Secondly, the national conservative movement would benefit from having a Duke-educated, sophisticated, articulate spokesman, without a good-ol’boy twang, in the state known as the Heart of Dixie. Somebody who naturally sounds attractively southern without sounding the slightest bit hayseed is harder for national establishment media to stereotype and slander.
On the other hand, conservatives cannot afford to lose the governorship in what should be strong conservative territory. The solid South would suddenly have a soft underbelly. And the Left would exploit it without mercy.
NOW, MORE QUICKLY, as for the race for attorney general. Alabama had two superb AGs in a row, now-Senator Jeff Sessions and Bill Pryor, now a judge on the U.S. 11th Circuit Court of Appeals. To replace Pryor, Gov. Riley made one of his few regrettable moves, appointing an ambitious lawyer named Troy King. King turned out to be a mess, repeatedly under investigation (no indictments yet) for various potential crimes or ethical scrapes, and often playing footsie with the plaintiffs’ bar. Riley himself has clashed with King, and quite clearly favored a rare GOP intra-party challenge to an incumbent state office-holder. The challenger was Riley friend and respected lawyer Luther Strange, a narrow loser for lieutenant governor four years ago. U.S. Sens. Jeff Sessions and Richard Shelby both openly supported Strange as well, and Strange upended King in a 60-40 landslide.
Strange visited Washington last week, and made a stop at a small gathering of conservative journalists hosted by the Weekly Standard’s Fred Barnes. (The stalwart conservative Barnes has several close familial and friendship ties with Alabama, and is a good friend of Strange’s.) As Strange rightly explained, Alabama has been a key spearpoint for the civil justice reform movement. Once the worst of the worst “tort hells,” Alabama in the past 12 years elected a conservative state Supreme Court and put limits on punitive damage awards, seriously undercutting the liberal big-money trial-lawyer machine that once held sway. But with the oil spill in the Gulf, the Obama administration in Washington, and major fights brewing about federal encroachment on state prerogatives and individual rights, the plaintiffs’ bar is desperate to recapture the seat of legal-issue power in Alabama.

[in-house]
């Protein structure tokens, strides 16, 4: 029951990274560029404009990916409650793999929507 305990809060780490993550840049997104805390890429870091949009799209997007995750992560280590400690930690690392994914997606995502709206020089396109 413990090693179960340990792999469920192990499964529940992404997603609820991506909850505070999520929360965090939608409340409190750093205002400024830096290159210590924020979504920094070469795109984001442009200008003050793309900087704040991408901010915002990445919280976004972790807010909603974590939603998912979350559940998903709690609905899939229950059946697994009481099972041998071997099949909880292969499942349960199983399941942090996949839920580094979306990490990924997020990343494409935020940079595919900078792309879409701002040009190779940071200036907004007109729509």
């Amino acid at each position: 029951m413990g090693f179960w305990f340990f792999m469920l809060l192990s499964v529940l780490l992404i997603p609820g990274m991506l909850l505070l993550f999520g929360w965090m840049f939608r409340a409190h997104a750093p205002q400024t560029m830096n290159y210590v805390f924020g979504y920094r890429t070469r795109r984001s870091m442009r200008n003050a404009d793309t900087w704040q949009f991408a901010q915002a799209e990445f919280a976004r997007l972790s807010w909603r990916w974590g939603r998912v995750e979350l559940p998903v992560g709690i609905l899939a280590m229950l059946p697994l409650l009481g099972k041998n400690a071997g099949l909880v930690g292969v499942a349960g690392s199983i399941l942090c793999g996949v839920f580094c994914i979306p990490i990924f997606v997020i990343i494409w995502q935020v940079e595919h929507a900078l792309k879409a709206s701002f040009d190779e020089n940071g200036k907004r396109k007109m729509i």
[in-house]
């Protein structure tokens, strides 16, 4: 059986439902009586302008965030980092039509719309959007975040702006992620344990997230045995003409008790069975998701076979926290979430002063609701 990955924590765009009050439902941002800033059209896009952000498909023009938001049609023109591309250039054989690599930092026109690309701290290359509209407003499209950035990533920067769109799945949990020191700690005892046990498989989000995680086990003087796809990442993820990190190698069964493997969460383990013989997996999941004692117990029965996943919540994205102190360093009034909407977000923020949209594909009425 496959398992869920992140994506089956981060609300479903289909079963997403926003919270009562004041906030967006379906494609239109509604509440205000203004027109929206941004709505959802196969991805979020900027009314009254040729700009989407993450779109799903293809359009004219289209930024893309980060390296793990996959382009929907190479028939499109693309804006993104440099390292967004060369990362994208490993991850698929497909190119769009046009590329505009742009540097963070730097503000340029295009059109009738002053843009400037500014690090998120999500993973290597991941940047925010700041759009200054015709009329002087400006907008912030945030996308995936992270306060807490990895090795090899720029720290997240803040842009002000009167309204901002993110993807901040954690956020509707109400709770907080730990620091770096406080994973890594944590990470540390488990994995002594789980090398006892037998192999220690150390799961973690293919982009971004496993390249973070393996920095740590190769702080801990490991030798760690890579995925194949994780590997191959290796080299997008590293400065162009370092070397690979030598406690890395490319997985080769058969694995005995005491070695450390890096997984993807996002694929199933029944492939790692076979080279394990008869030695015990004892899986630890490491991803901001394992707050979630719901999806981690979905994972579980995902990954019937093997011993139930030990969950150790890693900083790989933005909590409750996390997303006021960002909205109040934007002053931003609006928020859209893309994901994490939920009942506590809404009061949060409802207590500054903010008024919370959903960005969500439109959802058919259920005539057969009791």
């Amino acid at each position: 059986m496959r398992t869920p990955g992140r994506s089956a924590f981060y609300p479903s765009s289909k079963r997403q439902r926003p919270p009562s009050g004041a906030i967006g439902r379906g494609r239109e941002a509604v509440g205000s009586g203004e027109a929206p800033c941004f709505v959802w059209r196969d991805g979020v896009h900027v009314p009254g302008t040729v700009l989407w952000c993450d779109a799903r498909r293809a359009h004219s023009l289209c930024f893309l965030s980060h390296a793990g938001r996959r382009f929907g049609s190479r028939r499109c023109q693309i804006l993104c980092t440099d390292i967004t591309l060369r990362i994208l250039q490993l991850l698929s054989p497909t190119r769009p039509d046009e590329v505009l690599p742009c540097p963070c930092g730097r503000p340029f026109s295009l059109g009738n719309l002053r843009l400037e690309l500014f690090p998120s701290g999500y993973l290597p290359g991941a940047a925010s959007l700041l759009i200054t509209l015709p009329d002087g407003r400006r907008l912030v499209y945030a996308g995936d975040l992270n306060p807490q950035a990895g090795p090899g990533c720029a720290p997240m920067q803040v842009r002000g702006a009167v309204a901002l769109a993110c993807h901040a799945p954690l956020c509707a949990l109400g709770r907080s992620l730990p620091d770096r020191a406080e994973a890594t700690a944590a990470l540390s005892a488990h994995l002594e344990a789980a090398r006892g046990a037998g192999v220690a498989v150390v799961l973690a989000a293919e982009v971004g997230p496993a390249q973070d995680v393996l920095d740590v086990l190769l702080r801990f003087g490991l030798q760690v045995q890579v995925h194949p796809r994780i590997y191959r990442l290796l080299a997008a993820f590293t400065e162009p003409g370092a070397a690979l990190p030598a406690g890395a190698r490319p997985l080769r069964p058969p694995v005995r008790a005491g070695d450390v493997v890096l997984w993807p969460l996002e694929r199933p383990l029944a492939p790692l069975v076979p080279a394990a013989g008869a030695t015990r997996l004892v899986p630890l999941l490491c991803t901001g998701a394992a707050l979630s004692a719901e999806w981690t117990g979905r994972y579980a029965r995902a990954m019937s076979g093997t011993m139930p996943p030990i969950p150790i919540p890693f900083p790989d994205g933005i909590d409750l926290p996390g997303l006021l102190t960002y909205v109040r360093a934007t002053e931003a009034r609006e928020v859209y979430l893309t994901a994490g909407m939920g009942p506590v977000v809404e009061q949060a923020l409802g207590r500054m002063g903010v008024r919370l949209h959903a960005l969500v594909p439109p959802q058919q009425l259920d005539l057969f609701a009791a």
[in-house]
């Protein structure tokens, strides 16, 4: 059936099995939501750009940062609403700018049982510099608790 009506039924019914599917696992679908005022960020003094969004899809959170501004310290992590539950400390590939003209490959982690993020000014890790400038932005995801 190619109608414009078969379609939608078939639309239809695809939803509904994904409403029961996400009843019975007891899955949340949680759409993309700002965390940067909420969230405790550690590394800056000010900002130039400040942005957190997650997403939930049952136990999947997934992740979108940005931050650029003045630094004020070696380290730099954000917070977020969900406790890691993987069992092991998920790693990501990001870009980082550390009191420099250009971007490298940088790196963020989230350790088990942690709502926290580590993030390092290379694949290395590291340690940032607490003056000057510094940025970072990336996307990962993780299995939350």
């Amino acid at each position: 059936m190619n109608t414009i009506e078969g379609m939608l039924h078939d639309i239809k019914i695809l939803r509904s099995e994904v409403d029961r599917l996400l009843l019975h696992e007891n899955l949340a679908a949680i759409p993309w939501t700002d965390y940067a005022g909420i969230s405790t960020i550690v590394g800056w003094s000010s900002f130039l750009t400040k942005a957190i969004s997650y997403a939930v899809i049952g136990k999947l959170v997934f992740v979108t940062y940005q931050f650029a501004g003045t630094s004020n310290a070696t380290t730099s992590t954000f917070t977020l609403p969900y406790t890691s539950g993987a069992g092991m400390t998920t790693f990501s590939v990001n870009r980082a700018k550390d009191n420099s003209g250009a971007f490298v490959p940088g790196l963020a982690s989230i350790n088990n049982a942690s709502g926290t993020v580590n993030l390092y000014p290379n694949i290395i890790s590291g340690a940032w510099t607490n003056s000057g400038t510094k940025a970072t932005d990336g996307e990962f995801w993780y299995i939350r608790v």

The latest nationwide trend is for plaintiffs’ lawyers to convince AGs to contract out “contingent fee” cases to them, giving them the power of the attorney generals’ offices to pursue cases in which the lawyers bring home millions while taxpayers see gains only indirectly, through money that flows into the state treasury only to be further raided by big-spending legislators. Luther Strange, on the other hand, pledges to handle all litigation relating to the oil spill in-house, saving for taxpayers the millions that otherwise would flow to the outside lawyers. Naturally, the trial lawyers have put a huge target squarely on Strange’s very tall back. (Strange, at 6’9”, is a former scholarship basketball player for Tulane University in New Orleans.) But as the national trial bar regularly donates more than 90% of its campaign cash to Democrats like Obama, vice president Biden, and Judiciary Committee Chairman Pat Leahy of Vermont, any gains they make in Alabama by beating Strange would surely mean a financial boost nationally for the left-most of the Senate’s left.
Democrats already control the AG’s office in neighboring Georgia, Mississippi, and Tennessee, and in Louisiana as well. As the Obama regulatory regime grows ever wider and more intrusive, those state AGs who not only refuse to fight it but who actually side with Obama can do great damage to court challenges against federal overreach.
“I just think that with this whole Obama agenda, somebody needs to be watching,” Strange said.
And when you are 6’9”, you can not just watch but actually see one heck of a lot.